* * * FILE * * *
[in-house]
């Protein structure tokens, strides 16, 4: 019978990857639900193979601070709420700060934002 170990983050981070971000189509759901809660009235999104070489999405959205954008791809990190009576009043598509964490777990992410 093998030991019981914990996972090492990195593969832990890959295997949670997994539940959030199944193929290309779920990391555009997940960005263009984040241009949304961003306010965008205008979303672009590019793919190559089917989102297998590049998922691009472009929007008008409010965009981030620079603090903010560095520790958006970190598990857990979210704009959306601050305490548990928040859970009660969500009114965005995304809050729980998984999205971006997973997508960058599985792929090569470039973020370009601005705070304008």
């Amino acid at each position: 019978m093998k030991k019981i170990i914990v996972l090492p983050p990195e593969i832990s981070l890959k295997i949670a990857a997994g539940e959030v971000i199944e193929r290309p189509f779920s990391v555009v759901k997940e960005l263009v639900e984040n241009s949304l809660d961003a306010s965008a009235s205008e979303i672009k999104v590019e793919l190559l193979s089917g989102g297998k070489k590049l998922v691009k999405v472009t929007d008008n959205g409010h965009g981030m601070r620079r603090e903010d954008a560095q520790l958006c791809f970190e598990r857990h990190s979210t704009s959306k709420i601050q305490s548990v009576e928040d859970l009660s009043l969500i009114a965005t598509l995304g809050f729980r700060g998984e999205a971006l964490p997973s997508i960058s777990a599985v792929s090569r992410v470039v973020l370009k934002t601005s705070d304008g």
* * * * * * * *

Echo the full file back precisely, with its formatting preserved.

[in-house]
């Protein structure tokens, strides 16, 4: 019978990857639900193979601070709420700060934002 170990983050981070971000189509759901809660009235999104070489999405959205954008791809990190009576009043598509964490777990992410 093998030991019981914990996972090492990195593969832990890959295997949670997994539940959030199944193929290309779920990391555009997940960005263009984040241009949304961003306010965008205008979303672009590019793919190559089917989102297998590049998922691009472009929007008008409010965009981030620079603090903010560095520790958006970190598990857990979210704009959306601050305490548990928040859970009660969500009114965005995304809050729980998984999205971006997973997508960058599985792929090569470039973020370009601005705070304008």
């Amino acid at each position: 019978m093998k030991k019981i170990i914990v996972l090492p983050p990195e593969i832990s981070l890959k295997i949670a990857a997994g539940e959030v971000i199944e193929r290309p189509f779920s990391v555009v759901k997940e960005l263009v639900e984040n241009s949304l809660d961003a306010s965008a009235s205008e979303i672009k999104v590019e793919l190559l193979s089917g989102g297998k070489k590049l998922v691009k999405v472009t929007d008008n959205g409010h965009g981030m601070r620079r603090e903010d954008a560095q520790l958006c791809f970190e598990r857990h990190s979210t704009s959306k709420i601050q305490s548990v009576e928040d859970l009660s009043l969500i009114a965005t598509l995304g809050f729980r700060g998984e999205a971006l964490p997973s997508i960058s777990a599985v792929s090569r992410v470039v973020l370009k934002t601005s705070d304008g």